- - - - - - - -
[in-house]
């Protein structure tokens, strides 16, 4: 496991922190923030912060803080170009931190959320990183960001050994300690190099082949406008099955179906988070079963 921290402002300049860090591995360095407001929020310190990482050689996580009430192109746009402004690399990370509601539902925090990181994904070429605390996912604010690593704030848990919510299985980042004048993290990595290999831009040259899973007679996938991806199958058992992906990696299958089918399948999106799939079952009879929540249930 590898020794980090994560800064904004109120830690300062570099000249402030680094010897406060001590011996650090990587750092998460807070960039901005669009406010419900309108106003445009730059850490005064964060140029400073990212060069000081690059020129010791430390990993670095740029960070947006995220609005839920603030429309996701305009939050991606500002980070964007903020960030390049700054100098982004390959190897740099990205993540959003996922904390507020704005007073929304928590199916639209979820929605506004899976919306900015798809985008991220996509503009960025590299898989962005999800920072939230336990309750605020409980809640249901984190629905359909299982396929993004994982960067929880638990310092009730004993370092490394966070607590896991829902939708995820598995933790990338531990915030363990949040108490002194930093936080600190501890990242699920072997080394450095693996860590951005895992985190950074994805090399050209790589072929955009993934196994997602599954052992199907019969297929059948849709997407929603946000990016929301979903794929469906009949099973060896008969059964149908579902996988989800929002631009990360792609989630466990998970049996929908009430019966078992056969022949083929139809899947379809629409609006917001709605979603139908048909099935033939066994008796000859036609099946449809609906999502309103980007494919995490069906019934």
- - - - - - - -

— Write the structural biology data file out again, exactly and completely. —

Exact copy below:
[in-house]
């Protein structure tokens, strides 16, 4: 496991922190923030912060803080170009931190959320990183960001050994300690190099082949406008099955179906988070079963 921290402002300049860090591995360095407001929020310190990482050689996580009430192109746009402004690399990370509601539902925090990181994904070429605390996912604010690593704030848990919510299985980042004048993290990595290999831009040259899973007679996938991806199958058992992906990696299958089918399948999106799939079952009879929540249930 590898020794980090994560800064904004109120830690300062570099000249402030680094010897406060001590011996650090990587750092998460807070960039901005669009406010419900309108106003445009730059850490005064964060140029400073990212060069000081690059020129010791430390990993670095740029960070947006995220609005839920603030429309996701305009939050991606500002980070964007903020960030390049700054100098982004390959190897740099990205993540959003996922904390507020704005007073929304928590199916639209979820929605506004899976919306900015798809985008991220996509503009960025590299898989962005999800920072939230336990309750605020409980809640249901984190629905359909299982396929993004994982960067929880638990310092009730004993370092490394966070607590896991829902939708995820598995933790990338531990915030363990949040108490002194930093936080600190501890990242699920072997080394450095693996860590951005895992985190950074994805090399050209790589072929955009993934196994997602599954052992199907019969297929059948849709997407929603946000990016929301979903794929469906009949099973060896008969059964149908579902996988989800929002631009990360792609989630466990998970049996929908009430019966078992056969022949083929139809899947379809629409609006917001709605979603139908048909099935033939066994008796000859036609099946449809609906999502309103980007494919995490069906019934």